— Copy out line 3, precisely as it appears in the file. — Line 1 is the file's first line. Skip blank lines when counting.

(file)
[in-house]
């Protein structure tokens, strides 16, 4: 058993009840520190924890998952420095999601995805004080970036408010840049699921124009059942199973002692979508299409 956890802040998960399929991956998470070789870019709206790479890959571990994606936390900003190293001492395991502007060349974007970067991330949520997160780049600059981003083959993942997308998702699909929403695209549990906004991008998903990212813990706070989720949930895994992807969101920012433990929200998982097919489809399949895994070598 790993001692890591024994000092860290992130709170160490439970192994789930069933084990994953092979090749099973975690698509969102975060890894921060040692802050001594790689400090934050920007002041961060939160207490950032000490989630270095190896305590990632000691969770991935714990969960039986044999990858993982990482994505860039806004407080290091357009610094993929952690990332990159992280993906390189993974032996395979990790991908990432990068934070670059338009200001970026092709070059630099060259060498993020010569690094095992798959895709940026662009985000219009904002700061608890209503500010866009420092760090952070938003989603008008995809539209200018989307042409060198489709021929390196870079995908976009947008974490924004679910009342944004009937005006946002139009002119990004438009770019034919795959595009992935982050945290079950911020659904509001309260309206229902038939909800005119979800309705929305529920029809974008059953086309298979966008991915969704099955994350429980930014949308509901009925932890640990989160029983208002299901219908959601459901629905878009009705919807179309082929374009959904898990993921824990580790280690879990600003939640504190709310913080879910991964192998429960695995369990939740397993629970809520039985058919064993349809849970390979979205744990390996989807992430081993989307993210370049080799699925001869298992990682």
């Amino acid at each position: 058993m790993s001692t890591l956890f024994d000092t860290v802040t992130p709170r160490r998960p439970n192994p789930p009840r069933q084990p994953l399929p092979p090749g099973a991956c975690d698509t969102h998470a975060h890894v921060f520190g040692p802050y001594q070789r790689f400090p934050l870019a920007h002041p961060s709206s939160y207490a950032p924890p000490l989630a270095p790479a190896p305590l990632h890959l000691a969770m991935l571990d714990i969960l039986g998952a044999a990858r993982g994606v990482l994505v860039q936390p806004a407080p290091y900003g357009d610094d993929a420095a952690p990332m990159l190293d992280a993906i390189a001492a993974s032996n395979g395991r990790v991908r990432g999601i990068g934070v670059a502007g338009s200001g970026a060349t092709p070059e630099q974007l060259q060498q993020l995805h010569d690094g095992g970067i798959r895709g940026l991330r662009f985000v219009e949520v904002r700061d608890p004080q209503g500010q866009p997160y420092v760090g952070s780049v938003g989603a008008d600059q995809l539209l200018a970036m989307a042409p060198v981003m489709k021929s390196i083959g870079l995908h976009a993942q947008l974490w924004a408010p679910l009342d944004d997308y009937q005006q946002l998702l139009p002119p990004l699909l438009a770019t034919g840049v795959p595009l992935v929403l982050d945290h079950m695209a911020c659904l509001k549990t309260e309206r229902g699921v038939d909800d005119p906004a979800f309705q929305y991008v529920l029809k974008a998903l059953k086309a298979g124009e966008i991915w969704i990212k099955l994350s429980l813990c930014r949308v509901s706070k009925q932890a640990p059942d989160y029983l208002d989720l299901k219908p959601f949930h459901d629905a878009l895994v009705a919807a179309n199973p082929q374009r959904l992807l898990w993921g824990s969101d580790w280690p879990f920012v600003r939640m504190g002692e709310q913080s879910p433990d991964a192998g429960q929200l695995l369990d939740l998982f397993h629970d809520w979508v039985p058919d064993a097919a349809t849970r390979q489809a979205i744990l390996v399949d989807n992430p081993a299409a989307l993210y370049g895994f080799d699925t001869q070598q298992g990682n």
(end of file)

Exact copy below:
């Amino acid at each position: 058993m790993s001692t890591l956890f024994d000092t860290v802040t992130p709170r160490r998960p439970n192994p789930p009840r069933q084990p994953l399929p092979p090749g099973a991956c975690d698509t969102h998470a975060h890894v921060f520190g040692p802050y001594q070789r790689f400090p934050l870019a920007h002041p961060s709206s939160y207490a950032p924890p000490l989630a270095p790479a190896p305590l990632h890959l000691a969770m991935l571990d714990i969960l039986g998952a044999a990858r993982g994606v990482l994505v860039q936390p806004a407080p290091y900003g357009d610094d993929a420095a952690p990332m990159l190293d992280a993906i390189a001492a993974s032996n395979g395991r990790v991908r990432g999601i990068g934070v670059a502007g338009s200001g970026a060349t092709p070059e630099q974007l060259q060498q993020l995805h010569d690094g095992g970067i798959r895709g940026l991330r662009f985000v219009e949520v904002r700061d608890p004080q209503g500010q866009p997160y420092v760090g952070s780049v938003g989603a008008d600059q995809l539209l200018a970036m989307a042409p060198v981003m489709k021929s390196i083959g870079l995908h976009a993942q947008l974490w924004a408010p679910l009342d944004d997308y009937q005006q946002l998702l139009p002119p990004l699909l438009a770019t034919g840049v795959p595009l992935v929403l982050d945290h079950m695209a911020c659904l509001k549990t309260e309206r229902g699921v038939d909800d005119p906004a979800f309705q929305y991008v529920l029809k974008a998903l059953k086309a298979g124009e966008i991915w969704i990212k099955l994350s429980l813990c930014r949308v509901s706070k009925q932890a640990p059942d989160y029983l208002d989720l299901k219908p959601f949930h459901d629905a878009l895994v009705a919807a179309n199973p082929q374009r959904l992807l898990w993921g824990s969101d580790w280690p879990f920012v600003r939640m504190g002692e709310q913080s879910p433990d991964a192998g429960q929200l695995l369990d939740l998982f397993h629970d809520w979508v039985p058919d064993a097919a349809t849970r390979q489809a979205i744990l390996v399949d989807n992430p081993a299409a989307l993210y370049g895994f080799d699925t001869q070598q298992g990682n």